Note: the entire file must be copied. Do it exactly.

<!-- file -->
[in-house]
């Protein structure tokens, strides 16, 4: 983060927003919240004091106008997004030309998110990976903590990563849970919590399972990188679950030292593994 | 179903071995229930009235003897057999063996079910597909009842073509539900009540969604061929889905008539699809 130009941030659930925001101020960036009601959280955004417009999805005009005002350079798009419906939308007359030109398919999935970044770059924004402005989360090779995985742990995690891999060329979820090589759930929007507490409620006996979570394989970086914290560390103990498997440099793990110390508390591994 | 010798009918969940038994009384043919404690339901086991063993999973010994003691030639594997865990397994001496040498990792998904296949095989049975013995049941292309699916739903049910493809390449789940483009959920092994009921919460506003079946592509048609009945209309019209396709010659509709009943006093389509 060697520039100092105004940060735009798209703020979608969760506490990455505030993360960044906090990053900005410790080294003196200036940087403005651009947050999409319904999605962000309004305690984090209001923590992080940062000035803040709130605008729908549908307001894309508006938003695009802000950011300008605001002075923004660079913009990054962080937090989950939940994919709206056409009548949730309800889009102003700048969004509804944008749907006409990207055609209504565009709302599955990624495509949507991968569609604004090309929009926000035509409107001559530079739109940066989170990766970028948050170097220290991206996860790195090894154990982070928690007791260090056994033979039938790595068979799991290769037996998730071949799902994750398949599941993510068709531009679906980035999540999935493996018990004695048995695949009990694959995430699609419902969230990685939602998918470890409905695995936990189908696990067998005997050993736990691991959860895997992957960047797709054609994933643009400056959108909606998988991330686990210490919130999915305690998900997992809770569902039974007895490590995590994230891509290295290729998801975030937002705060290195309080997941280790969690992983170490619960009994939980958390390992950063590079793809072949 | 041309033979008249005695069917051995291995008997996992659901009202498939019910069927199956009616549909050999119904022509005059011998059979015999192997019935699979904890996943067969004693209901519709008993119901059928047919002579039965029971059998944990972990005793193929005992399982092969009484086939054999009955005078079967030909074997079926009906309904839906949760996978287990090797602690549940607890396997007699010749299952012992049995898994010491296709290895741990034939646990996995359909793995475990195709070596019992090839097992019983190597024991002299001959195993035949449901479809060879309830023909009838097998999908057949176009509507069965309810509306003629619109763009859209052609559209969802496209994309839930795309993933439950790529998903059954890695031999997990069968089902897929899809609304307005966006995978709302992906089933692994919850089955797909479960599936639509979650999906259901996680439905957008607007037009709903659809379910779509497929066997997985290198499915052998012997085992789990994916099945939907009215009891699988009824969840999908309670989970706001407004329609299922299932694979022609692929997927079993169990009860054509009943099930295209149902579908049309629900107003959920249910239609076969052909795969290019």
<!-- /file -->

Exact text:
[in-house]
């Protein structure tokens, strides 16, 4: 983060927003919240004091106008997004030309998110990976903590990563849970919590399972990188679950030292593994 | 179903071995229930009235003897057999063996079910597909009842073509539900009540969604061929889905008539699809 130009941030659930925001101020960036009601959280955004417009999805005009005002350079798009419906939308007359030109398919999935970044770059924004402005989360090779995985742990995690891999060329979820090589759930929007507490409620006996979570394989970086914290560390103990498997440099793990110390508390591994 | 010798009918969940038994009384043919404690339901086991063993999973010994003691030639594997865990397994001496040498990792998904296949095989049975013995049941292309699916739903049910493809390449789940483009959920092994009921919460506003079946592509048609009945209309019209396709010659509709009943006093389509 060697520039100092105004940060735009798209703020979608969760506490990455505030993360960044906090990053900005410790080294003196200036940087403005651009947050999409319904999605962000309004305690984090209001923590992080940062000035803040709130605008729908549908307001894309508006938003695009802000950011300008605001002075923004660079913009990054962080937090989950939940994919709206056409009548949730309800889009102003700048969004509804944008749907006409990207055609209504565009709302599955990624495509949507991968569609604004090309929009926000035509409107001559530079739109940066989170990766970028948050170097220290991206996860790195090894154990982070928690007791260090056994033979039938790595068979799991290769037996998730071949799902994750398949599941993510068709531009679906980035999540999935493996018990004695048995695949009990694959995430699609419902969230990685939602998918470890409905695995936990189908696990067998005997050993736990691991959860895997992957960047797709054609994933643009400056959108909606998988991330686990210490919130999915305690998900997992809770569902039974007895490590995590994230891509290295290729998801975030937002705060290195309080997941280790969690992983170490619960009994939980958390390992950063590079793809072949 | 041309033979008249005695069917051995291995008997996992659901009202498939019910069927199956009616549909050999119904022509005059011998059979015999192997019935699979904890996943067969004693209901519709008993119901059928047919002579039965029971059998944990972990005793193929005992399982092969009484086939054999009955005078079967030909074997079926009906309904839906949760996978287990090797602690549940607890396997007699010749299952012992049995898994010491296709290895741990034939646990996995359909793995475990195709070596019992090839097992019983190597024991002299001959195993035949449901479809060879309830023909009838097998999908057949176009509507069965309810509306003629619109763009859209052609559209969802496209994309839930795309993933439950790529998903059954890695031999997990069968089902897929899809609304307005966006995978709302992906089933692994919850089955797909479960599936639509979650999906259901996680439905957008607007037009709903659809379910779509497929066997997985290198499915052998012997085992789990994916099945939907009215009891699988009824969840999908309670989970706001407004329609299922299932694979022609692929997927079993169990009860054509009943099930295209149902579908049309629900107003959920249910239609076969052909795969290019």